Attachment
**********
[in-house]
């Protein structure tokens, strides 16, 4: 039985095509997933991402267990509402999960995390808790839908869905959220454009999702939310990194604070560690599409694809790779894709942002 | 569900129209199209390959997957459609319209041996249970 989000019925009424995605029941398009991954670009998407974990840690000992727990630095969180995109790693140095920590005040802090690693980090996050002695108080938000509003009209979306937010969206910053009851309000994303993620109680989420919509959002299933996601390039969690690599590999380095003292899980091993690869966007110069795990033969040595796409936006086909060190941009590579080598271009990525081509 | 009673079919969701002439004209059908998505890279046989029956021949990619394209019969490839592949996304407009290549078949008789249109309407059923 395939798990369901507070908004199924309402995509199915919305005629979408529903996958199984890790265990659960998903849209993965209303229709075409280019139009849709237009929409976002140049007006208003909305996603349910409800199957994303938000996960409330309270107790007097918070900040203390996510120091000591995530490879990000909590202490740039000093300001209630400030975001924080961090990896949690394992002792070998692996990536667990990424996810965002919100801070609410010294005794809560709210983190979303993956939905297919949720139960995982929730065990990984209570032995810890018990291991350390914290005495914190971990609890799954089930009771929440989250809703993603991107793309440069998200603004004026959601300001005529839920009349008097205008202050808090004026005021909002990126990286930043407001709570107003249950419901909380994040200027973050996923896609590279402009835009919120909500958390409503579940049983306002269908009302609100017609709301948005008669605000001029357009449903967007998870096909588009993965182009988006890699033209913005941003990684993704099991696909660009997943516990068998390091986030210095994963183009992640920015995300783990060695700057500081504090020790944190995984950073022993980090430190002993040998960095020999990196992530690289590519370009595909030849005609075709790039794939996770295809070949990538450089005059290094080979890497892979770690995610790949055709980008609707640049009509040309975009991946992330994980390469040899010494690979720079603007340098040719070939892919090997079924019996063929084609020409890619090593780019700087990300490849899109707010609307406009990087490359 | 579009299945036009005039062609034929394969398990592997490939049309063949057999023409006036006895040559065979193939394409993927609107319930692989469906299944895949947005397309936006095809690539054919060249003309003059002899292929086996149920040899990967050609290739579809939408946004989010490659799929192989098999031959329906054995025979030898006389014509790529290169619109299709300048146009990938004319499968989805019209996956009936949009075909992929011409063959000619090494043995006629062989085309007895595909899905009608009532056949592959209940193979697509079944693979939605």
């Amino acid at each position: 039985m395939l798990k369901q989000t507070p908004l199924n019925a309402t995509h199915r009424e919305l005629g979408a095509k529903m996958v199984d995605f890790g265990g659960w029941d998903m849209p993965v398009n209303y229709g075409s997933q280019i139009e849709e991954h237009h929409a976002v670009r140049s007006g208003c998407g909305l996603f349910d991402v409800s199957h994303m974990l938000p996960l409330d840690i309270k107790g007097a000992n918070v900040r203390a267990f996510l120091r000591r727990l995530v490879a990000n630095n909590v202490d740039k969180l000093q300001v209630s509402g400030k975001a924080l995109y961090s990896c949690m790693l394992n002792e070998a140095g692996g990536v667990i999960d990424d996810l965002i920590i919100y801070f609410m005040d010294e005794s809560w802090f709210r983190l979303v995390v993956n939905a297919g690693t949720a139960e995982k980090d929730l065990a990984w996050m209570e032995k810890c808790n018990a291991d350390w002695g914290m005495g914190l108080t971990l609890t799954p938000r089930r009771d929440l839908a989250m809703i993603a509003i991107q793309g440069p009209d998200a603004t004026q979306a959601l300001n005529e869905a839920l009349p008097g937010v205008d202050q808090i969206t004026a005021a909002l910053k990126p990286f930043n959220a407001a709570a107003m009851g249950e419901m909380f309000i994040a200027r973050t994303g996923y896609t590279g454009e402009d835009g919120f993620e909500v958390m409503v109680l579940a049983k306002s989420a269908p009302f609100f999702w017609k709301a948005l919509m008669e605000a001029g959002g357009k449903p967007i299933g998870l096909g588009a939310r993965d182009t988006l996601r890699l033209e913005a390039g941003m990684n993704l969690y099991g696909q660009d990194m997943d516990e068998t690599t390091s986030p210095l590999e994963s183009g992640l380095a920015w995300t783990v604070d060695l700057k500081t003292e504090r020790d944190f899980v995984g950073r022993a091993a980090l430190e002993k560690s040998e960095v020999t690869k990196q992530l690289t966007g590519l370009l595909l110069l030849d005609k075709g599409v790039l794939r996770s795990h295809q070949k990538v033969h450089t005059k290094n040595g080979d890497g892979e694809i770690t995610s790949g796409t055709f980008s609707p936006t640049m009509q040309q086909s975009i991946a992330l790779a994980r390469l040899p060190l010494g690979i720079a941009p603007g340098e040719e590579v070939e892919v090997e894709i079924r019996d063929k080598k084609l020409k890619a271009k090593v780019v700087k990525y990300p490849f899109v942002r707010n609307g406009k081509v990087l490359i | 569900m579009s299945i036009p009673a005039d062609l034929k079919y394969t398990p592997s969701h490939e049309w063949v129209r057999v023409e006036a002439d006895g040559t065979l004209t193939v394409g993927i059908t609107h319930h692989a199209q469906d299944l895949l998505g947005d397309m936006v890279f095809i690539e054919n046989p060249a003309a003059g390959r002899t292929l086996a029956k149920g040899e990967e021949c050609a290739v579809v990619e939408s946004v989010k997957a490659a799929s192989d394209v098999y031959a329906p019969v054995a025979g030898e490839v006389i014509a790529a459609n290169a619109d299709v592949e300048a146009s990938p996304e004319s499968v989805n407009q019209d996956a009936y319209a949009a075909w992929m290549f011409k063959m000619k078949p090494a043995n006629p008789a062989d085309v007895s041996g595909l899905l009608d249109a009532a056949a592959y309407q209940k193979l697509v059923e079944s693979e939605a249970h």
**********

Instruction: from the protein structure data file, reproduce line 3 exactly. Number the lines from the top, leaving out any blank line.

């Amino acid at each position: 039985m395939l798990k369901q989000t507070p908004l199924n019925a309402t995509h199915r009424e919305l005629g979408a095509k529903m996958v199984d995605f890790g265990g659960w029941d998903m849209p993965v398009n209303y229709g075409s997933q280019i139009e849709e991954h237009h929409a976002v670009r140049s007006g208003c998407g909305l996603f349910d991402v409800s199957h994303m974990l938000p996960l409330d840690i309270k107790g007097a000992n918070v900040r203390a267990f996510l120091r000591r727990l995530v490879a990000n630095n909590v202490d740039k969180l000093q300001v209630s509402g400030k975001a924080l995109y961090s990896c949690m790693l394992n002792e070998a140095g692996g990536v667990i999960d990424d996810l965002i920590i919100y801070f609410m005040d010294e005794s809560w802090f709210r983190l979303v995390v993956n939905a297919g690693t949720a139960e995982k980090d929730l065990a990984w996050m209570e032995k810890c808790n018990a291991d350390w002695g914290m005495g914190l108080t971990l609890t799954p938000r089930r009771d929440l839908a989250m809703i993603a509003i991107q793309g440069p009209d998200a603004t004026q979306a959601l300001n005529e869905a839920l009349p008097g937010v205008d202050q808090i969206t004026a005021a909002l910053k990126p990286f930043n959220a407001a709570a107003m009851g249950e419901m909380f309000i994040a200027r973050t994303g996923y896609t590279g454009e402009d835009g919120f993620e909500v958390m409503v109680l579940a049983k306002s989420a269908p009302f609100f999702w017609k709301a948005l919509m008669e605000a001029g959002g357009k449903p967007i299933g998870l096909g588009a939310r993965d182009t988006l996601r890699l033209e913005a390039g941003m990684n993704l969690y099991g696909q660009d990194m997943d516990e068998t690599t390091s986030p210095l590999e994963s183009g992640l380095a920015w995300t783990v604070d060695l700057k500081t003292e504090r020790d944190f899980v995984g950073r022993a091993a980090l430190e002993k560690s040998e960095v020999t690869k990196q992530l690289t966007g590519l370009l595909l110069l030849d005609k075709g599409v790039l794939r996770s795990h295809q070949k990538v033969h450089t005059k290094n040595g080979d890497g892979e694809i770690t995610s790949g796409t055709f980008s609707p936006t640049m009509q040309q086909s975009i991946a992330l790779a994980r390469l040899p060190l010494g690979i720079a941009p603007g340098e040719e590579v070939e892919v090997e894709i079924r019996d063929k080598k084609l020409k890619a271009k090593v780019v700087k990525y990300p490849f899109v942002r707010n609307g406009k081509v990087l490359i | 569900m579009s299945i036009p009673a005039d062609l034929k079919y394969t398990p592997s969701h490939e049309w063949v129209r057999v023409e006036a002439d006895g040559t065979l004209t193939v394409g993927i059908t609107h319930h692989a199209q469906d299944l895949l998505g947005d397309m936006v890279f095809i690539e054919n046989p060249a003309a003059g390959r002899t292929l086996a029956k149920g040899e990967e021949c050609a290739v579809v990619e939408s946004v989010k997957a490659a799929s192989d394209v098999y031959a329906p019969v054995a025979g030898e490839v006389i014509a790529a459609n290169a619109d299709v592949e300048a146009s990938p996304e004319s499968v989805n407009q019209d996956a009936y319209a949009a075909w992929m290549f011409k063959m000619k078949p090494a043995n006629p008789a062989d085309v007895s041996g595909l899905l009608d249109a009532a056949a592959y309407q209940k193979l697509v059923e079944s693979e939605a249970h």